It seems a tar archive being seekable can make a large difference when listing or extracting just a few files. Unfortunately the man page is really scarce on information. It seems that compressed archives are not seekable [1], but that post provides no evidence. Is there a more reliable source of information to read up on this issue?

[1] https://serverfault.com/questions/59795/is-there-a-smarter-tar-or-cpio-out-there-for-efficiently-retrieving-a-file-store

  • 1
    What is wrong with this answer?
    – DavidPostill
    Jul 28, 2017 at 10:26
  • @DavidPostill: There's nothing wrong with that answer, it's just an answer to a different question.
    – Peltier
    Jul 28, 2017 at 12:31
  • Really? So "GNU tar creates "seekable" archives by default." and "Compressed archives are not "seekable" because current (1.26) GNU tar offloads compression to external program" doesn't answer your question?
    – DavidPostill
    Jul 28, 2017 at 12:33
  • That was not the original question, and it provides no supporting evidence. I agree it's a good start, though.
    – Peltier
    Jul 28, 2017 at 12:57
  • The supporting evidence is the source code.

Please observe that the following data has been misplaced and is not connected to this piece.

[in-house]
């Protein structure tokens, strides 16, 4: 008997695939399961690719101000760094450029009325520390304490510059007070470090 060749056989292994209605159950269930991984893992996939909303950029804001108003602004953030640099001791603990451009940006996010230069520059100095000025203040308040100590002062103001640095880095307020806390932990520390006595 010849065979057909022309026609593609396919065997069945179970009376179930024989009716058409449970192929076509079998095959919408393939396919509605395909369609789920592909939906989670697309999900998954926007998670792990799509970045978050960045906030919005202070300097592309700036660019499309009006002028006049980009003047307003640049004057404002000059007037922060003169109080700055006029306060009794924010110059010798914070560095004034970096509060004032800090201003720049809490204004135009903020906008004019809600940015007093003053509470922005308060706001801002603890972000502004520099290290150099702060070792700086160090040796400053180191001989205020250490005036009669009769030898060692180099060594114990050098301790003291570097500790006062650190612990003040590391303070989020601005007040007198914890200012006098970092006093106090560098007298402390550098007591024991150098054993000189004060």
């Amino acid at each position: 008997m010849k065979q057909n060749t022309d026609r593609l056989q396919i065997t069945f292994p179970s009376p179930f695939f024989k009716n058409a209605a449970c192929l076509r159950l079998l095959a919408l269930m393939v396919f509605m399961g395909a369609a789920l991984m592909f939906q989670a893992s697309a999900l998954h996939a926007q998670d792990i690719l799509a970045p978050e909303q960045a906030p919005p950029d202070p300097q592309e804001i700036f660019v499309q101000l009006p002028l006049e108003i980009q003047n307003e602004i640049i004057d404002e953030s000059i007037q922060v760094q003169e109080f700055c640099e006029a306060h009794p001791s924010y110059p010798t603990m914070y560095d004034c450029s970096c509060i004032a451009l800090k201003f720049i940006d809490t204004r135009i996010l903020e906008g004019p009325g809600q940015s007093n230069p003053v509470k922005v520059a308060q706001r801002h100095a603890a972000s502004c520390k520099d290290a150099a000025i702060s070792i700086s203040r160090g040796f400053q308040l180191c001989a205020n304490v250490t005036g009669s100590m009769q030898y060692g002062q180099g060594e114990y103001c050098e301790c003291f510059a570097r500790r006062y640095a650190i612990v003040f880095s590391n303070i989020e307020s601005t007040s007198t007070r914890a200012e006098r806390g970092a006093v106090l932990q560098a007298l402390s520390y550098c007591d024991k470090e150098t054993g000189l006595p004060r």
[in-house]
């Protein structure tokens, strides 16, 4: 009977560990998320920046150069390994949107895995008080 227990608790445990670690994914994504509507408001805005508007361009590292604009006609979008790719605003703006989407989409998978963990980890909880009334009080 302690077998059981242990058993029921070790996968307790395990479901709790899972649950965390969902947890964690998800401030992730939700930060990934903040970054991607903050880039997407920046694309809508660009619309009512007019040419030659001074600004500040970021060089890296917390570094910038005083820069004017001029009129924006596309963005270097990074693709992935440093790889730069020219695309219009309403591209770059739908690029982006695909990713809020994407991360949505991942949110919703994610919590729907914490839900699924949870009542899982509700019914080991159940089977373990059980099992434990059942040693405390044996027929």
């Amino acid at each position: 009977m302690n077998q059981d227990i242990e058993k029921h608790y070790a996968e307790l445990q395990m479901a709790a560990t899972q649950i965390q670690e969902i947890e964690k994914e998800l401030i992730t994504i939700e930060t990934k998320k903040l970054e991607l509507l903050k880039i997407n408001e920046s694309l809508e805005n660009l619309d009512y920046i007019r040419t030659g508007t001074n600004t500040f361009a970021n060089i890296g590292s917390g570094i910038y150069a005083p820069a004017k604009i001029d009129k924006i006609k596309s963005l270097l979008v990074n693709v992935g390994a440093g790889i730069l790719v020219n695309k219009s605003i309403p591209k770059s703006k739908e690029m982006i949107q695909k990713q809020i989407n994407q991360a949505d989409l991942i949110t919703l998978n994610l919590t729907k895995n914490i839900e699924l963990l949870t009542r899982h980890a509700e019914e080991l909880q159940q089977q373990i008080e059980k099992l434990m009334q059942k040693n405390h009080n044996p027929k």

– DavidPostill
    Jul 28, 2017 at 12:58

1 Answer 1


The file header for each file includes its size in the archive. This allows the file content to be skipped if not needed. Tar just seeks to the next header that follows the file content. There is documentation on the header format.

Compressed tar files are just that. You can freely switch been an uncompressed and compressed tar file format by using the appropriate uncompression program (often gunzip) or compression program (gzip). With some tar programs this is the only option. The tar file itself remains seekable even if it is compressed.

What is not seekable is the compressed format. Compression works by finding a relatively small number of bytes to represent the data being compressed. Blocks of data with relatively few byte values or repeated byte strings compress well. Block of data with lots of different byte values and few repeated byte stings do not compress well if at all. For some data, compression can actually increase the size of the file. The compression ratio for blocks within the file varies. The variance can be extreme for a tar file which may consist of very compressible files, and relatively non-compressible files.

There is no mechanism within the compressed data to seek to some position in the uncompressed data. While some compression programs allow seeking to an individual file with a compressed archive, the only file the compressed archive would have access to is the tar file. Tar files are rarely compressed with such tools, although compressed or uncompressed tar files may be included when archiving sets of files.

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